While colic is common among infants, researchers remain unclear on what causes the condition. A new study suggests that a mother’s relationship happiness and level of social support might play a role.
Researchers from Pennsylvania State University (Penn State) found that infants of mothers who reported low relationship happiness were more likely to have colic than infants of mothers who reported happier relationships.
Furthermore, the team found that mothers who reported receiving greater social support from their partners, friends, or family were less likely to have a baby with colic.
The findings were recently
Colic is a condition characterized by fussiness and excessive, inconsolable crying for more than 3 hours per day, 3 days per week, for more than 3 weeks. Babies with colic often cry at the same time each day, and most crying episodes occur in the late afternoon or evening.
According to the American Pregnancy Association, around 20 to 25 percent of babies experience colic, and the condition normally reaches a peak at 6 to 8 weeks of age.
The causes of colic are unknown, though intestinal gas, overfeeding, an immature nervous system, and lactose intolerance are believed to be some of the possible triggers.
Now, senior study author Kristen Kjerulff, professor of public health sciences at Penn State, and colleagues suggest that low relationship happiness and social support among mothers may put their infants at risk of colic.
Kjerulff and team reached their findings by assessing the data of 3,006 women aged between 18 and 35 years who were a part of Penn State’s First Baby Study. All women had given birth to their first child between January 2009 and April 2011.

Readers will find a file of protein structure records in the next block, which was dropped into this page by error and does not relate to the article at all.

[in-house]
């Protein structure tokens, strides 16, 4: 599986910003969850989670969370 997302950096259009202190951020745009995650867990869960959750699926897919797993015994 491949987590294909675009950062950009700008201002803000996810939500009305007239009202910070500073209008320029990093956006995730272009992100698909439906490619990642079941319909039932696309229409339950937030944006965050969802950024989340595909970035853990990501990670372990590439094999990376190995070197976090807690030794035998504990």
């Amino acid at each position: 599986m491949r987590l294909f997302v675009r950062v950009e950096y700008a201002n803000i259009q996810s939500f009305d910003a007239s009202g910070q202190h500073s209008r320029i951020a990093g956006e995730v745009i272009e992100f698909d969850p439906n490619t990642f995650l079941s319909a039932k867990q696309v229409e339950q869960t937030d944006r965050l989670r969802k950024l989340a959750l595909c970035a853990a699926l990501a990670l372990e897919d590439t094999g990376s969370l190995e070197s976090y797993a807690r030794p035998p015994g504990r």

As part of the study, mothers were required to report how happy they were with their partner, how much social support they received from their partner, and the level of social support they received from family members and friends.
Around 11.6 percent of new mothers reported that their infant had colic.
The researchers found that the happier mothers were in their relationship during and after pregnancy, the less likely they were to have an infant with colic. This finding remained even after accounting for postpartum depression.
Additionally, the risk of colic was lower for infants of mothers who reported greater social support from their partners. In particular, the team found that the more partners helped with infant care, and the greater a partners’ love and affection for the baby, the lower their infant’s colic risk.
Mothers who reporting receiving greater social support from family and friends also had infants with lower risk of colic.
The researchers were interested to find that the lowest risk of colic was found among infants of single mothers. While this finding was deemed statistically insignificant, the team points out that single mothers reported having higher levels of general social support, which may contribute to lower colic risk for infants.
“If you don’t have a partner you can still have lots of social support, lots of love, and lots of happy relationships, and all of that’s going to be better for the baby,” says Kjerulff. “Love makes a difference.”
In future research, the team plans to assess whether parental relationships and social support affect the risk of health complications related to infant colic, such as food allergies.
In the meantime, the researchers believe that their findings indicate that fathers play a significant role in their children’s risk of colic.
“Mothers’ significant others have a role to play in reducing the burden of colic. Society should avoid pinning the blame for colic on mothers’ competence, self-esteem, or depression. We need to impress upon society the importance of supporting families in their care of newborns.”
Chandran Alexander, first author, Penn State College of Medicine